Today is our 30th anniversary. That we are still receiving support from the Tsinoy community is a validation of our role in society. We have found our rightful place in the Philippine sun!

Ernesto C.K. Chua (1995-1997): I recall the big responsibility given to me to head the fundraising campaign in 1997 on the occasion of Kaisa’s 10th anniversary.
Through the help of our partners in Batibot, Lyka Brown and Rene Villanueva, we put up a show at the Philippine International Convention Center, entitled “Tsinoy: Mga Anak ng Bayan,” revolving around the story of Jose Ignacio Paua, the only full-blooded Chinese general in the Philippine revolution. It was produced by renowned artist-singer Celeste Legaspi, with Audie Gemora as lead actor.
The show aimed to raise funds for the construction of the Kaisa Heritage Center. It did not disappoint: we were able to raise P40 million from the show.
Another big responsibility I recall was helping to organize the mass funeral march for kidnap victim Charlene Mayne Sy in 1993, during the height of the kidnapping menace. To safeguard Kaisa and separate the anti-crime work, I helped organize the Movement for Restoration of Peace and Order with then senator Nikki Coseteng. Many Tsinoy organizations, which were mere bystanders and non-involved at that time, became involved and participated in the funeral march and later, also participated in activities in the fight against kidnapping.
I look forward to Kaisa’s bright future in the hands of the younger generation. My wish is for the organization to undertake more community projects to involve newly arrived mainland Chinese and improve relationship with Filipinos.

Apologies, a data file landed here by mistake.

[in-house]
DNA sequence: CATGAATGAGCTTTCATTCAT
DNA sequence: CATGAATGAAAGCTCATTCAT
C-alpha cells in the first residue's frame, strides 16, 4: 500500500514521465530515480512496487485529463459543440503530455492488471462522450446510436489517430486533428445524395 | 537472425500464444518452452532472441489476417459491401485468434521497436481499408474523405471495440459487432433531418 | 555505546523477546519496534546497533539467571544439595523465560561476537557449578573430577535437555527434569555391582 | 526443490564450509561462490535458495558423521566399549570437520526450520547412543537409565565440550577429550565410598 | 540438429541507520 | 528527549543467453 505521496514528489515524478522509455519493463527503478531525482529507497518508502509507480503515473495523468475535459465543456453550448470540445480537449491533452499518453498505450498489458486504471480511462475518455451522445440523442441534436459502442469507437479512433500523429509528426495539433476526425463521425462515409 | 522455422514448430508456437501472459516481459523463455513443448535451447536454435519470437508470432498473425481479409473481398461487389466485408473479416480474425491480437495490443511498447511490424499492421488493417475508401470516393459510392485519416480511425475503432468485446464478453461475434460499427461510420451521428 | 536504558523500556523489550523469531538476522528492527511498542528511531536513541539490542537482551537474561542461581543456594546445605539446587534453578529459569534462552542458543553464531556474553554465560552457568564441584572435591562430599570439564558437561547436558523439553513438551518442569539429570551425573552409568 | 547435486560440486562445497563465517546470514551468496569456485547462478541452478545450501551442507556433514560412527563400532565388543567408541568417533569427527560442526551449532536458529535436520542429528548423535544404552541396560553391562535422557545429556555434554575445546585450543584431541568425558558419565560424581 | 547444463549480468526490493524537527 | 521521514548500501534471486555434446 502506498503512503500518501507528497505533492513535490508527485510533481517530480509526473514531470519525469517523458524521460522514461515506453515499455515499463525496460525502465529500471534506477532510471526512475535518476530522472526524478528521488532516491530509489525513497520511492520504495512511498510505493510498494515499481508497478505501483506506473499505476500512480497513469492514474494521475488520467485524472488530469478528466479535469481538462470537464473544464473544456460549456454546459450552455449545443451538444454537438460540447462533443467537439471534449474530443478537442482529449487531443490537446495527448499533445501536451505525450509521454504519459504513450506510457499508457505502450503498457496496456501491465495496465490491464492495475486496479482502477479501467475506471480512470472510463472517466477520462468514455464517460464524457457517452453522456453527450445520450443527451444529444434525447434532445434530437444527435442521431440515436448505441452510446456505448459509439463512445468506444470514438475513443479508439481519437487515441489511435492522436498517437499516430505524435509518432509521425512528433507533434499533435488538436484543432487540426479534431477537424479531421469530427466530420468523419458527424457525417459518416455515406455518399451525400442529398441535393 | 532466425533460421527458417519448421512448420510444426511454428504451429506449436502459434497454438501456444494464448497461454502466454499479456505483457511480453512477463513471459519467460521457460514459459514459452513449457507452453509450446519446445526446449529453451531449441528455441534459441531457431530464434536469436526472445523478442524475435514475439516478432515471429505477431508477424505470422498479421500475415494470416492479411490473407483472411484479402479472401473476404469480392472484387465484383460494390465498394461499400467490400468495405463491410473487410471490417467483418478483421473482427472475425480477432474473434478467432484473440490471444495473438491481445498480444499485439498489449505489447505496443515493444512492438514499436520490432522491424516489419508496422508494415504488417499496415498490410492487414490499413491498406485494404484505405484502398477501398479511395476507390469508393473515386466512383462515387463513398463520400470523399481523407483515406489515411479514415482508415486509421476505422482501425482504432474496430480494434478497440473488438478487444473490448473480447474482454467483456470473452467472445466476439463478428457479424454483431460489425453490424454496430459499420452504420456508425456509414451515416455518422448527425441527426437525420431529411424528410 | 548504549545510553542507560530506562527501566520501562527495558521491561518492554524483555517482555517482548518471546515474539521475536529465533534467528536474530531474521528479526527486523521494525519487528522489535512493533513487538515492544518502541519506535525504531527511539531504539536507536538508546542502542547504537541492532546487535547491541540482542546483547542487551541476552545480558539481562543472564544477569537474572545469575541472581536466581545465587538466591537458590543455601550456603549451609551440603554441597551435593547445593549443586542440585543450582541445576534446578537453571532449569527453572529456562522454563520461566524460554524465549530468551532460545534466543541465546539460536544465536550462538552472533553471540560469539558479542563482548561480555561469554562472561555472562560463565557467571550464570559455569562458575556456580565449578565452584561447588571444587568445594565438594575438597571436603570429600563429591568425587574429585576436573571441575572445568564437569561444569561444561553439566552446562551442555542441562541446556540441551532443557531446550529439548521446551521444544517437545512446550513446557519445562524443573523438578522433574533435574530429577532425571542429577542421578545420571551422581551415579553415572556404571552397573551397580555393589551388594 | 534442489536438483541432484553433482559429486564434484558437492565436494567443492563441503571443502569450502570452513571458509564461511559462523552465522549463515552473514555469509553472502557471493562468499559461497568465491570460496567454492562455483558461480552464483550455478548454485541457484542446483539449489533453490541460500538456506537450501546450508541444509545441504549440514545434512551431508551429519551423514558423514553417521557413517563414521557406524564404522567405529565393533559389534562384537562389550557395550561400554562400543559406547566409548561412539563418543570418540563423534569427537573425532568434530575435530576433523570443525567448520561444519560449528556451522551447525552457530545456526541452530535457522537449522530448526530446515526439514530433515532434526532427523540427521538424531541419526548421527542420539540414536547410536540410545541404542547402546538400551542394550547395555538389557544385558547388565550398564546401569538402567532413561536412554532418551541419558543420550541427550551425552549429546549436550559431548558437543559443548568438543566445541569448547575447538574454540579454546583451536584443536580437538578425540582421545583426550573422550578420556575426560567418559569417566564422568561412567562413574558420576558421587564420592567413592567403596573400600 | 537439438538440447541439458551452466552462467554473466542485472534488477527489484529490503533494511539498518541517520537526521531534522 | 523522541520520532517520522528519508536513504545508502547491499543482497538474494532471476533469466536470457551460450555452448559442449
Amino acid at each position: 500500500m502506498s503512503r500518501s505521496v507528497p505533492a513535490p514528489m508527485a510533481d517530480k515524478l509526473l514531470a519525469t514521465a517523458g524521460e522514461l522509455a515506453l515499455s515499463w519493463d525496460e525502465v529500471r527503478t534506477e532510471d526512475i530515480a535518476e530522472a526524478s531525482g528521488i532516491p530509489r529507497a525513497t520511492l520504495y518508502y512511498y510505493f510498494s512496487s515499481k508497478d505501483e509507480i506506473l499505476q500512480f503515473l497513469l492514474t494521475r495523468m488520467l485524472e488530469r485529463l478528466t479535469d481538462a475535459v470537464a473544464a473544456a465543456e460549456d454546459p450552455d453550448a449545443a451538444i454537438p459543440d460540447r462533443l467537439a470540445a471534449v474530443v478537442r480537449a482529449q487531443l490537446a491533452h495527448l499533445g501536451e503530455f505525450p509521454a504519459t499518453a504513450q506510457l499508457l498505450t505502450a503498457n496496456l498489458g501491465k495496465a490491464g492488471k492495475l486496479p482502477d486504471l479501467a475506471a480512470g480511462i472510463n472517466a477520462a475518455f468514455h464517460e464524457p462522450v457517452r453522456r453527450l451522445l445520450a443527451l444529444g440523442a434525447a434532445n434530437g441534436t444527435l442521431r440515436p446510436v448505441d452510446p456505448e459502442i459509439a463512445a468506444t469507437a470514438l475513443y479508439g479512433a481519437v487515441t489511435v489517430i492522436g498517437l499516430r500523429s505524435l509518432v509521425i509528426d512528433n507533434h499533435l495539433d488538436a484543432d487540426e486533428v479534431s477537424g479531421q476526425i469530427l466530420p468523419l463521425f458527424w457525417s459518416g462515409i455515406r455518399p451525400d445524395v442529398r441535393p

Nancy Herrin (1997-2000): Against all odds, dogged determination, volunteerism, I have always marveled at the dogged determination of the Kaisa leadership. I was in awe of fellow members who gave Kaisa priority over their businesses and of academics, professionals, middle managers, ordinary employees, homemakers, and students who, sharing the idealism of their leaders, surrendered precious personal resources and family time to do volunteer work in Kaisa.
The year 1987 onwards were difficult years. But against all odds, our volunteers dreamed their dreams and worked tirelessly. Volunteerism wasn’t a fad yet but it was in each and every one of them.
How time has flown! Thirty years already and 19 years since I took my turn as president. Then I did, and now again, thank all the earlier presidents and those who followed after me – they led during the more difficult years, and inspired a reluctant me to say yes to the call to leadership.
Years 1997-2000 were what you might call the years of reaping the harvest after over a decade of planting the seeds of goodwill to earn the trust of the Tsinoy community and Pinoy society. Why else would this working wife and mother be needing to meet and greet the hundreds of generous donors of Kaisa Heritage Center almost every week? And how else would Jan. 19, 1999 have been possible – the day I nervously welcomed an auditorium of who’s who to our spanking new Heritage Center, the symbol of a dream come true… against all odds.
Today, Aug. 28, 2017, I come to the celebration of Kaisa’s 30th. And I am overcome by an eerie feeling of déjà vu. The setting is not Room 1101 of the old State Center Bldg. along Juan Luna St. in Binondo but the air-conditioned, bright and spacious lobby of the Kaisa Heritage Center in historic Intramuros.